Evidence indicates that as many as 140 million of India’s rural poor migrate seasonally to cities, industries, and farms in search of work. These are migrants who move back and forth undertaking a vast array of casual work in construction, manufacturing, services, and farm sector. They are part of India’s unorganized, informal workforce estimated over 350 million that remains excluded from services and rights as workers and citizens, in their rural homes and in their places of work in urban, industrial, and rural areas.

Movement of workers happens from impoverished rural regions to the more affluent urban and industrial pockets. The historically established list of out-migration regions such as UP, Bihar and Jharkhand has expanded to include states such Rajasthan, Odisha, Madhya Pradesh.
Poor wages, erratic employment, hazardous work conditions and lack of essential services define the experience of migrant workers. Access to public entitlements is largely linked to proof of residence which migrants are unlike to possess – this results in their exclusion from subsidized food-grains, housing, health care and other benefits available to local citizens. Migrants survive on the margins, i.e. on construction sites, brick kilns or polluted manufacturing zones on the peripheries of cities. When they live within the city, it is often in informal settlements, that are deemed illegal by civic authorities, and hence placed outside planning and provisioning.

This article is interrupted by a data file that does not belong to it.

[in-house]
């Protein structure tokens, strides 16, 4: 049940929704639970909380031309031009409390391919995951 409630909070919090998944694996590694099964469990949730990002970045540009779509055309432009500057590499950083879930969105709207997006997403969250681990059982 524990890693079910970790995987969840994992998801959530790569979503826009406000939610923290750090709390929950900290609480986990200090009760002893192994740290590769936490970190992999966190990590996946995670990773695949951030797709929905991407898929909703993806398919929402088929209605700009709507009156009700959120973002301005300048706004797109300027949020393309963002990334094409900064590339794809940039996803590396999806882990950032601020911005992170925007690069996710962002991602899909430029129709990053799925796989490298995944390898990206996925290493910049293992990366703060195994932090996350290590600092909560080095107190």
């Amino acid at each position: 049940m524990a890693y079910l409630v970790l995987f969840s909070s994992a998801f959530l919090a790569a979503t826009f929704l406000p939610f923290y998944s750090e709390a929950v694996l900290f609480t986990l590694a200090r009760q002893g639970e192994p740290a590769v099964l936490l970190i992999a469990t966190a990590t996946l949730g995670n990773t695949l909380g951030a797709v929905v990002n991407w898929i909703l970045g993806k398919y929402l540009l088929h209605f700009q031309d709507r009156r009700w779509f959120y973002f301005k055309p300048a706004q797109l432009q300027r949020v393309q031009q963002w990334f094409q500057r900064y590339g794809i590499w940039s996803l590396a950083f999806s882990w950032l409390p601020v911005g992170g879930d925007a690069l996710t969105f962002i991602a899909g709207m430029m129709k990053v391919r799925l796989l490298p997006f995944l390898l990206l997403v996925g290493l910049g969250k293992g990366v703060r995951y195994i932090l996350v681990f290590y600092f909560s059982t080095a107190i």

There is an urgent need for solutions to transform migration into a more dignified and rewarding opportunity. Without this, making growth inclusive or the very least, sustainable, will remain a very distant dream.
State wise labour migration in india
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